‘City is totally at fault’ for their dire circumstances after 50-year investment in Toronto’s taxi industry, say Sue and Murray Weisbart
by Mike Beggs
How badly have Toronto plate owners been hit by Uber?
Well, just ask Murray and Sue Weisbart, one of many couples now living through their “not so golden years”, thanks to the City’s laissez faire attitude towards the licensing and enforcement of Uber X and other Private Transportation Company (PTC) cars, which now number more than 90,000 in T.O.
“The one plate we bought for $16,500 (in the early Seventies) is now worth less than what we paid for it,” Sue says bitterly. “So, my poor husband worked almost 50 years to have his investment worth less than it cost him (originally).”
The leasing revenues from their two plates have, similarly, been shattered.
“Our income is down from $3,300 a month, to $500 a month,” she continues. The City robbed my kids of what we had to leave to them. My son (50) is not a well person. It would have been very nice (to have had that income for him).”
The Weisbarts are part of the All Taxi Owners and Operators Limited’s $1.7-billion-plus class action suit, penciled in for a pivotal November certification hearing in Ontario Superior Court. The owners allege the City acted in a “negligent manner” in the way it enforced against unlicensed Uber X cars from 2014-’16, for adopting Chapter 546 in July of 2016 and, “disregarding the interests of taxi plate holders”, and went back on its longstanding promise that the Standard plate would serve as their proverbial “taxi driver’s pension”.
Since the new bylaw’s enactment, the cab industry has repeatedly pointed out the inequity of the rules and costs imposed on taxi operators, versus PTC drivers (in terms of insurance, safety measures, vehicle restrictions, background checks, etc.), under Mayor John Tory’s professed “level playing field”.
“Level playing field? Yeah, it’s very level,” she scoffs. “The Uber driver pays $15 a year (for a license), and the cab owner’s license is still going up -- to almost $1,000 a year! That’s really level.”
“It is a regulatory system. The City should be regulating it,” she continues. “Murray got written up once for not having his name on his run sheet. Then, Uber comes along and no regulations at all (for three years, and little enforcement thereafter).”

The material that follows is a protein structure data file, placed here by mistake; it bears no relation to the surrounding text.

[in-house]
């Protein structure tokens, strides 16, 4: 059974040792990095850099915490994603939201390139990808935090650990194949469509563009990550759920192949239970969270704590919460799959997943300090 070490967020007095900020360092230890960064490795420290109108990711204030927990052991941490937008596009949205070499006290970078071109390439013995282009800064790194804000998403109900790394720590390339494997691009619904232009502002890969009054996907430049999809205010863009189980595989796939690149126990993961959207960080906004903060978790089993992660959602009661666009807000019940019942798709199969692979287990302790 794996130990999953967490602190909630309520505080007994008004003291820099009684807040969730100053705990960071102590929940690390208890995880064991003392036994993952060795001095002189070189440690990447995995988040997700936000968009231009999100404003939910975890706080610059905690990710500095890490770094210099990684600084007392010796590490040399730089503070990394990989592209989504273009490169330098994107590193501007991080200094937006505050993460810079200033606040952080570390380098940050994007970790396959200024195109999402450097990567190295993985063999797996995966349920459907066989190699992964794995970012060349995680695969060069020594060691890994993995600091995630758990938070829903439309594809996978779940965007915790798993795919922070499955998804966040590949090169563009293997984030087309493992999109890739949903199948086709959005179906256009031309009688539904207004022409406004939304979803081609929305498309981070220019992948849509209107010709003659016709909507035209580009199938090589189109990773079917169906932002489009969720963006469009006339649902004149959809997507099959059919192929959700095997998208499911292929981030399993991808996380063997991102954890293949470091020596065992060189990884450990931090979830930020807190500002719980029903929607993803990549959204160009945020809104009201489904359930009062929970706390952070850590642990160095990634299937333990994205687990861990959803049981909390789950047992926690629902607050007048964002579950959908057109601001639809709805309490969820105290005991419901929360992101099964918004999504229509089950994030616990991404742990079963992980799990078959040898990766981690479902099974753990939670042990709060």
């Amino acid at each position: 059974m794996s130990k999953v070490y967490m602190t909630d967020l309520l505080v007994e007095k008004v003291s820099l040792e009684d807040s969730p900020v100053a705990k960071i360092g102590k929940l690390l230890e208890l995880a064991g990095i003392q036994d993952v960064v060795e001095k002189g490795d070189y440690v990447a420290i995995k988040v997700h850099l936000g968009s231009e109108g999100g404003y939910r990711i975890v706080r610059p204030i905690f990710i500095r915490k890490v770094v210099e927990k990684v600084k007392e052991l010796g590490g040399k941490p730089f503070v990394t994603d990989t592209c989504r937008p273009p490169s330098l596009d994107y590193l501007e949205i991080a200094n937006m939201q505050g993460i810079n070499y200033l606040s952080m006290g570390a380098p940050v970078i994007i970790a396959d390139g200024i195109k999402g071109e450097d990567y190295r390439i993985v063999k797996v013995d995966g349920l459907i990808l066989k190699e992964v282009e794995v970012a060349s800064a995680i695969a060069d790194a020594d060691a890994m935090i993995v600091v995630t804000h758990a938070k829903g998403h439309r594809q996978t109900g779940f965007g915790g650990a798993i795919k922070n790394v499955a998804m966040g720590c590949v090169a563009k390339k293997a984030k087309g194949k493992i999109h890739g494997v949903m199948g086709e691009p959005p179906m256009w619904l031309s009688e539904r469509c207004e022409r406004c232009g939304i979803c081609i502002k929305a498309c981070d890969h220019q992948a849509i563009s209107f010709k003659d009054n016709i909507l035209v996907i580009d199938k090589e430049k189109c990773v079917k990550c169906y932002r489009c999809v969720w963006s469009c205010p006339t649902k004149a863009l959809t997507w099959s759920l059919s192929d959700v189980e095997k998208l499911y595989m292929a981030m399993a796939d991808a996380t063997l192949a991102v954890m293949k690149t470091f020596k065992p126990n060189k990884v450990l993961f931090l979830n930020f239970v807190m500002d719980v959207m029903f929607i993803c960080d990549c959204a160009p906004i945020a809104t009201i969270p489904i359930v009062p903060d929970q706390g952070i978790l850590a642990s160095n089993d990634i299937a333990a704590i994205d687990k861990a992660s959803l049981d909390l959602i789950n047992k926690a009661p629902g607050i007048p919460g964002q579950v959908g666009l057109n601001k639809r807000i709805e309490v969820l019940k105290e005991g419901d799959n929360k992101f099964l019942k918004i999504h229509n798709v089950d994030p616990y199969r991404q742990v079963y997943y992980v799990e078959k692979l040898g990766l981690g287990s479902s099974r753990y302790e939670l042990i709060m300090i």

And while providing cabbies with zero to minimal protection, the City rakes in 30 cents on every PTC ride.
The situation is night and day to when Murray, of Polish descent, started driving cab in 1970, at the suggestion of a friend in the business. He was 29.
“We had gone bankrupt in a men’s clothing store. We had two kids. He had worked so hard,” she recalls. “It was Labour Day weekend in 1970. He was so excited that first day, going out the door to drive.”
Weisbart found he could make a go of it. And soon enough, he went to an uncle to help pay for his first plate. Sue stayed home for the first three years, before going out to work.
“He would leave the house on Saturday morning, and I wouldn’t see him until Sunday afternoon. That’s how we lived,” she recalls.
In his 46 years on the road, her husband received at least one commendation from the City (for helping out citizens in distress), but just two speeding tickets.
“When Murray worked, he wore a suit and tie every day, even in the winter,” she adds. “This was his business. He was proud of what he did and he was not a third-class citizen, as a lot of people like to think.”
Fast forward to 2019, and taxi interests’ have been steamrolled over, given the general public’s apparent love affair with ridesharing, damn the consequences. But while PTC users may have benefitted from the (usually) lower prices, the heavy fallout of the new regulatory regime includes heightened traffic congestion and crime, and many PTC drivers who can’t navigate the city without their GPS. (The standards have become so watered down that Council recently passed a motion reinstituting mandatory training for all VFH drivers).
Cab operators say they’re on the brink, with their call for a cap on PTC’s completely ignored in the City’s latest bylaw revision.
It’s tough for the Weisbarts. Murray, 82, now suffers from dementia.
“His medications, two of them are not covered. It’s almost $250 a month,” Sue says.
That said, they consider themselves to be “among the lucky ones”, having managed to squirrel away some savings over the years. That’s compared to those owners who: mortgaged their homes to purchase a plate for upwards of $300,000; have been forced to remain on, or return to the road in their late 60’s and 70’s; or those “taxi widows” who rely on their late husband’s plate rental as their lone source of income.
Since Murray’s health began to decline, it has fallen on Sue to manage their plates, keep house, and do all of the family driving.
She tells Taxi News, “you will not quote me” on her feelings of how owners have been treated, after decades of dedicated service.
“I wrote so many letters to the City – to every single councillor, to Mayor Tory and the newspapers, and nothing. Because quite frankly, nobody gives a damn. The public doesn’t care,” she comments.
“I blame the City. The City is totally at fault.”